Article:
It is often difficult to understand the relationship between the Old and the New Testaments of the Bible. Many have a tough time finding the Gospel in O.T. with its heavy emphasis on the myriad of rules and regulations that cover nearly every aspect of life. By the same token, some people find it hard to understand how the law relates to the freedom of the gospel as it is expressed in the N.T. Jesus addresses the confusion in the portion we call the “Beatitudes” when He says: “Do not think that I have come to abolish the Law and the Prophets: I have come not to abolish them, but to fulfill them.” (Matthew 5:17)
One commentator likens the transition from the “Old” to the “New” to that of a birth. In the womb, the child is protected on all sides by the mother’s body, which acts not unlike the O.T. legal code. It is nurtured through the umbilical cord and is able to swim with some degree of freedom in the amniotic fluid. But, while it is bounded on all sides and completely dependent on the mother, it is also separate with its own unique features, limbs, fingers, toes, and independent brain and nervous system, and its own heart and circulatory system.
Birth unveils a new realm of freedom and opportunity. The womb may have been confining, but it was a lot more comforting than the real of the earth and sky. Infants often startle themselves with this newfound freedom as they thrash about in the air. They cry until they can be wrapped, comforted and held close, where they can feel the beat of a heart and a world that expects less of them.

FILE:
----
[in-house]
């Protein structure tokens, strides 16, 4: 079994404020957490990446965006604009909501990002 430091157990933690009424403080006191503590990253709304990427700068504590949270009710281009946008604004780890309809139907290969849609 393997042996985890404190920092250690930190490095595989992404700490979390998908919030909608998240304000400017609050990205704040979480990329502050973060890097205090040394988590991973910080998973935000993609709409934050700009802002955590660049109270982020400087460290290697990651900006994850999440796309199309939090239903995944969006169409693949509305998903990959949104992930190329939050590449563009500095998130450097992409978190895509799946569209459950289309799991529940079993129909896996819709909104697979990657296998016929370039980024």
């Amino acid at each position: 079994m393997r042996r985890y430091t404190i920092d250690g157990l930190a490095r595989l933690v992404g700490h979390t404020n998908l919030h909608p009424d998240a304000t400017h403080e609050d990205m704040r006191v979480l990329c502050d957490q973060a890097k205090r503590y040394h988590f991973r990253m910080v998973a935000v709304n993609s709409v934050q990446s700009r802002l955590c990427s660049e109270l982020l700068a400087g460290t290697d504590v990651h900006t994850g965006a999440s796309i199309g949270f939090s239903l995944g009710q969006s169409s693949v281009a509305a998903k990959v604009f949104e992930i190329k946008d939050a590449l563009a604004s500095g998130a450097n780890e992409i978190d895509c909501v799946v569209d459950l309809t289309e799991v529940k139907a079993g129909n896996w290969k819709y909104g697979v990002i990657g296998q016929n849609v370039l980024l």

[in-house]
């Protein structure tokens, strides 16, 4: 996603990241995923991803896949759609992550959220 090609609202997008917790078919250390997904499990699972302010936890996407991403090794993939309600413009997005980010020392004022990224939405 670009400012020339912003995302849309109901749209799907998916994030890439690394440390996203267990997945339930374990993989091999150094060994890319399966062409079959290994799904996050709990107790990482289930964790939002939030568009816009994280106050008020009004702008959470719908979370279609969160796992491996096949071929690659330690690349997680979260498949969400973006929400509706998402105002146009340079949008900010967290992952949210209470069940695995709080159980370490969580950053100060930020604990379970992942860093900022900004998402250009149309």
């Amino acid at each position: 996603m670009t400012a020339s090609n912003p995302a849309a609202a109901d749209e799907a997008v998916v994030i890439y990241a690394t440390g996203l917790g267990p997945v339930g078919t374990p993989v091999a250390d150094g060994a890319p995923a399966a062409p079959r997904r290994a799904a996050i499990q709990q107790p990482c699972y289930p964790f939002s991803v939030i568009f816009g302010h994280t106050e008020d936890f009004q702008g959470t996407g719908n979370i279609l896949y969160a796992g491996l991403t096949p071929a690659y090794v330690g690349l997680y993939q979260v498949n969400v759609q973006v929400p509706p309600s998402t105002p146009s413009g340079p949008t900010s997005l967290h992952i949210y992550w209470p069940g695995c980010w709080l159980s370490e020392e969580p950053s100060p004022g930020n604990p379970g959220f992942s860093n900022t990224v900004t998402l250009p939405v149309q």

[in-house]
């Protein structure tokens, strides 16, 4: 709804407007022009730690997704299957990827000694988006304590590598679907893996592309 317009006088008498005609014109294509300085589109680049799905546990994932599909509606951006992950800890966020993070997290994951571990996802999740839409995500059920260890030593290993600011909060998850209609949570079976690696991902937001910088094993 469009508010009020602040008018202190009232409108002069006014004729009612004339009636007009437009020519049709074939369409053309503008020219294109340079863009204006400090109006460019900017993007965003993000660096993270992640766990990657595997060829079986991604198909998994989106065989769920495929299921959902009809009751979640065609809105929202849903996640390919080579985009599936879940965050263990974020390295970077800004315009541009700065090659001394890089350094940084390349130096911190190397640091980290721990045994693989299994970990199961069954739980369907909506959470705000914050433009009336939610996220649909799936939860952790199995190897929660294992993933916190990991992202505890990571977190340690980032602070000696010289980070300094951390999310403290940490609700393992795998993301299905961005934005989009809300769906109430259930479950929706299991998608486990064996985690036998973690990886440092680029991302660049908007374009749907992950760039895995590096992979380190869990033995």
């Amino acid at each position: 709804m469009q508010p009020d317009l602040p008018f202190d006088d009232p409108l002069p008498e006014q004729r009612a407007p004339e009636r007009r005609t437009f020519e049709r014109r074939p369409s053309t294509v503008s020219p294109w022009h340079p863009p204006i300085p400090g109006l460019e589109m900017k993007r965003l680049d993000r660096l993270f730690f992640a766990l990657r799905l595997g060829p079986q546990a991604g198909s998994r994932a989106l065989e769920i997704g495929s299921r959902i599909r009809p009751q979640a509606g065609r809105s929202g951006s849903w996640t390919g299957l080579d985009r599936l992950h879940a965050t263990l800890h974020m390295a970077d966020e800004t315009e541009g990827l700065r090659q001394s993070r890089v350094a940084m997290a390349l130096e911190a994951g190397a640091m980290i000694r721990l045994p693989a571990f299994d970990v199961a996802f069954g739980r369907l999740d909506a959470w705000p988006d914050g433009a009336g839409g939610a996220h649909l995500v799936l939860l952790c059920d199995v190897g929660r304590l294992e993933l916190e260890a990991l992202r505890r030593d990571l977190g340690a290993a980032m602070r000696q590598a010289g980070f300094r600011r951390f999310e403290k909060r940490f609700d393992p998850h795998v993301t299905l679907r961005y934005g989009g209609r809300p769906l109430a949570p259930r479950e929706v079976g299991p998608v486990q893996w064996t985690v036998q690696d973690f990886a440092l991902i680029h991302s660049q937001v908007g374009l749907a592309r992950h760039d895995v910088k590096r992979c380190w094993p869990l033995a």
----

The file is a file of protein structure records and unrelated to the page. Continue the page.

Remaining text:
We are in good company when we think of the Christian life in terms of a birth. Early in the first century, St. Paul wrote to the congregation in Rome: “We know that the whole creation has been groaning in the pains of childbirth up to the present time.” (Romans 8:22) Living in Christ is a challenge and a struggle because it requires us to share ourselves, and our love, in a world that is ever growing and changing.
Through Jesus Christ, we are a new creation. That new life gives us the ability to cope in an everchanging world. The legalist needs a world that is uncomplicated and static. A world where the rules always fit. The legalist needs to keep the world from changing, but that of course, is neither possible nor desirable. The world is forever changing and cannot return to the womb.
We can make this corner of existence a little more livable. We can be the salt of the earth and the light of the world. Through baptism, God as placed into our hearts all that we need to make this world a better place. All right! So, the world is messy, we can clean it up.